Dan Walker urges Twitter to use troll abuse photo review

Fed up with troll abuse on Twitter, Dan Walker is now urging the website to put in place a system to verify the user’s identity.

While reaching out to his 676,000 followers, he tweeted, “Some of the abuse here is really horrific. How difficult would it be to implement a system where you can’t get an account without photo ID?

“Removing the cloak of anonymity would certainly reduce the number of fools and numbers.”

While some of the BBC breakfast star’s loyal fans wholeheartedly agreed with his views, others hit back on his ideas.


Dan says there should be more identity verification on platforms like Twitter (Credit: SplashNews)

Dan Walker’s Twitter followers disagreed with his proposal

One user argued, “You are absolutely right, but celebs and others who use Twitter as a political weapon did not help him.”

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And another claimed: “I can’t take anyone here seriously who doesn’t have a photo of themselves or their own name.”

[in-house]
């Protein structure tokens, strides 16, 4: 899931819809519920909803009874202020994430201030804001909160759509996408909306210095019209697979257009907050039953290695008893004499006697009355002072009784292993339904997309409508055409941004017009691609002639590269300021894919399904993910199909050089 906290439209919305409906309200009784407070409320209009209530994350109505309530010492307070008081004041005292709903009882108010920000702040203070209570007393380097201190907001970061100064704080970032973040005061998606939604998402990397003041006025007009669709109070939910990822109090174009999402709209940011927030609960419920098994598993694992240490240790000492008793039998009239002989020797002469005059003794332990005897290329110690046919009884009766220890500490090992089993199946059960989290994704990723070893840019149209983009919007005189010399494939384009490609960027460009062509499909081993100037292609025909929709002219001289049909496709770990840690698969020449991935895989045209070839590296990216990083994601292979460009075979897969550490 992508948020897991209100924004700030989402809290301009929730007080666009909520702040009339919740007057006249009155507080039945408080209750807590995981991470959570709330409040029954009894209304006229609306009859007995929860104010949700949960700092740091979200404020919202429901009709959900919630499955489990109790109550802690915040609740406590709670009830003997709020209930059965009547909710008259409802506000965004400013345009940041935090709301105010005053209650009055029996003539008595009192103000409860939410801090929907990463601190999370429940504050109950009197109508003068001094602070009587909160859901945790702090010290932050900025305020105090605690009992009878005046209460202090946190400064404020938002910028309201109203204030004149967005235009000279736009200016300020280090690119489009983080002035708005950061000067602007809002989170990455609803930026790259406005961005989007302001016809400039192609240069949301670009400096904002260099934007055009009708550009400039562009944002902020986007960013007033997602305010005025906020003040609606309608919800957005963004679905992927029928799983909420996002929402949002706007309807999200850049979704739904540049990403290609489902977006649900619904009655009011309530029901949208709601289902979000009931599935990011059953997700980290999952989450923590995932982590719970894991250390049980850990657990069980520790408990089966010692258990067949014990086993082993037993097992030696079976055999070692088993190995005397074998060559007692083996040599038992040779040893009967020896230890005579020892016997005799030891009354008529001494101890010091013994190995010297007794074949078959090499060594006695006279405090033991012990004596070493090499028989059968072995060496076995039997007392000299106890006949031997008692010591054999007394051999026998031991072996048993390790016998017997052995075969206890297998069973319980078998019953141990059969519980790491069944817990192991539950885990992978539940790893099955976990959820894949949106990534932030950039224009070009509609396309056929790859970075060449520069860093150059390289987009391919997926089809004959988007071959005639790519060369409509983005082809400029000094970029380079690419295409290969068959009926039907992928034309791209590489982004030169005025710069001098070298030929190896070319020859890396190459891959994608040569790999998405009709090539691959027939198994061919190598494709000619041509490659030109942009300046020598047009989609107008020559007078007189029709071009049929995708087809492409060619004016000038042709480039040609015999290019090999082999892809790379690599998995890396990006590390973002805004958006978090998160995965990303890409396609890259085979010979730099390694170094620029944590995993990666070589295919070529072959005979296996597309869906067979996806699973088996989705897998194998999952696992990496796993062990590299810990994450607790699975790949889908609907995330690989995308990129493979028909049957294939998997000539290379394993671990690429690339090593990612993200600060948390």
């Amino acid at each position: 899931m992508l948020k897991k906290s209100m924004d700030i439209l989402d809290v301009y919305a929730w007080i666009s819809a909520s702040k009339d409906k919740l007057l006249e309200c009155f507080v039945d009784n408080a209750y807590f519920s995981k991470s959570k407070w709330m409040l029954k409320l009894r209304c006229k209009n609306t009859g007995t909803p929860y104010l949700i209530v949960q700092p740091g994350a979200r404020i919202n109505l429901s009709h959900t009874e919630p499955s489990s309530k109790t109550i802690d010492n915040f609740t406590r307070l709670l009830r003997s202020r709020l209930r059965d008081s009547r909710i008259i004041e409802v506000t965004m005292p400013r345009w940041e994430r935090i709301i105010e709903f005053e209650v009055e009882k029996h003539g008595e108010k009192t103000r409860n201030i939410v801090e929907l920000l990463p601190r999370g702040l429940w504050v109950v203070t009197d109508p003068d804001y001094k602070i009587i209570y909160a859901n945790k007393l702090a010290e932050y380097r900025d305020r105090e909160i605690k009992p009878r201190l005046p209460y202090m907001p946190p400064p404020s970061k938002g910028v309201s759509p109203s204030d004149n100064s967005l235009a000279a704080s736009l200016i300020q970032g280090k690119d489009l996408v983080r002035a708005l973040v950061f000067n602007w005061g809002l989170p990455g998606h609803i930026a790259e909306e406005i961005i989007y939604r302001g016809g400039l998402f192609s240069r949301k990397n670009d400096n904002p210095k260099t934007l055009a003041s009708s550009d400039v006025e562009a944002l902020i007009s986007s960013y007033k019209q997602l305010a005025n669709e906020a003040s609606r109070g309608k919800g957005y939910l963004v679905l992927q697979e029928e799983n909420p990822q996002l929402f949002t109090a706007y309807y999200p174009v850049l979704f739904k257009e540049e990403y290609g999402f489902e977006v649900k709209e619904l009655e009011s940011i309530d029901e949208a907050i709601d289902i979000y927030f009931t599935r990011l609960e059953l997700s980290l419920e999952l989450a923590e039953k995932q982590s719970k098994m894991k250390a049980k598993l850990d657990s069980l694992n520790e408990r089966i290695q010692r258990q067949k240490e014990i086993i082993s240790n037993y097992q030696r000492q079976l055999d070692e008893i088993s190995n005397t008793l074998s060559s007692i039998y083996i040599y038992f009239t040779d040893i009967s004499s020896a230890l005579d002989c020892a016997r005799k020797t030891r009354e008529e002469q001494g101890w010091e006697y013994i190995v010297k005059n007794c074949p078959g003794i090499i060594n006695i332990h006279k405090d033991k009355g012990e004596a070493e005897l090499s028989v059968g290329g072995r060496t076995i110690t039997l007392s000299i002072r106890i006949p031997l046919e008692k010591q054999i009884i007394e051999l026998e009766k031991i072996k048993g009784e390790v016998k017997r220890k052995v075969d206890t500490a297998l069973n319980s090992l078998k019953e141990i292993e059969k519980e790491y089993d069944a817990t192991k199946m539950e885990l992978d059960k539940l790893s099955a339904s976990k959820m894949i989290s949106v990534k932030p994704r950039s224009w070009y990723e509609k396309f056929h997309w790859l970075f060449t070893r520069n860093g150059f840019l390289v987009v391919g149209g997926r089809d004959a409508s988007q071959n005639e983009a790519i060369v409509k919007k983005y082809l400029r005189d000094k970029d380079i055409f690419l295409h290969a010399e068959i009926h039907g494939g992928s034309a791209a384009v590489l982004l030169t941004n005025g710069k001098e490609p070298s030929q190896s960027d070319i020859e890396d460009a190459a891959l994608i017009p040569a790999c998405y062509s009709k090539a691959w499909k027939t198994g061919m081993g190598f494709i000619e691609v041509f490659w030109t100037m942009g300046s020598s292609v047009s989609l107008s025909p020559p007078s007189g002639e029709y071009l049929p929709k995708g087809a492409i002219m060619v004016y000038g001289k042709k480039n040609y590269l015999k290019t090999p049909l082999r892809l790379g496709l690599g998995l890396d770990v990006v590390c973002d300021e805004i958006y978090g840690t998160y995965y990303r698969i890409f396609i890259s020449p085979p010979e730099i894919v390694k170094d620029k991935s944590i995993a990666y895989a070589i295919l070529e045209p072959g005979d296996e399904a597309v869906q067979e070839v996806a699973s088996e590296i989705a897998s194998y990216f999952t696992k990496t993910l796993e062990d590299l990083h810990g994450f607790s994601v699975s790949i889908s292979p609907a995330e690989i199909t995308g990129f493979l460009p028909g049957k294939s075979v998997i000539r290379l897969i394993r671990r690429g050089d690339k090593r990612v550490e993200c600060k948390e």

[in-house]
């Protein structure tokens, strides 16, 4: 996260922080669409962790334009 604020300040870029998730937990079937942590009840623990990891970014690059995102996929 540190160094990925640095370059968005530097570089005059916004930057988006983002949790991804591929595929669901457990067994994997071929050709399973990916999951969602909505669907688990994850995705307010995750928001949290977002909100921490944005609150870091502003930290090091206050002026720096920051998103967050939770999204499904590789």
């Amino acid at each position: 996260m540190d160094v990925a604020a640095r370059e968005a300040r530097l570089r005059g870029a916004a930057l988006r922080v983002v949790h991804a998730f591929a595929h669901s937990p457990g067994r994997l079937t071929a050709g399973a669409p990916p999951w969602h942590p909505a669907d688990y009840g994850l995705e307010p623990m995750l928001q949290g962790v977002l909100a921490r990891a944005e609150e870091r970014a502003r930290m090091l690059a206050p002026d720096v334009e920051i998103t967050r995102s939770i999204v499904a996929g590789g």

Dozens, however, argued that Dan’s ideas were “dangerous”, especially with regard to the politically or socially oppressed.

One user replied, “This is really dangerous, Dan. There are very good reasons why people don’t want photo ID for these things. As this could endanger their safety, not to mention that it is still easy to bypass. “

Dan Walker with Louise Minchin
Dan with his BBC Breakfast co-host Louise Minchin (Image Credit: BBC)

Dan later responded to the “backlash”

A second user claimed: “Dissidents, whistleblowers, activists, victims of domestic violence and all kinds of people also benefit from anonymity.

“It looks like social media platforms are labeled as publishers, then they are legally responsible for things here and can finally take action against this crap.”

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And a third user intervened: “Consenting to abuse is unacceptable and does not require tolerance, but removing anonymity could be dangerous for some.

“If you are secretly gay or have an abusive relationship, etc., social media may be your only escape and safe way to connect with people.”

Dan followed the obvious backlash, however: “I suppose the other side of this is that there are some people and some countries for whom / where anonymity is essential.

“And no… I’m not saying that every faceless report is a troll.

“I just think social media companies can better protect their users.”

Do you think social media companies should take more action against trolls? Let us know on our Facebook page @EntertainmentDailyFix.

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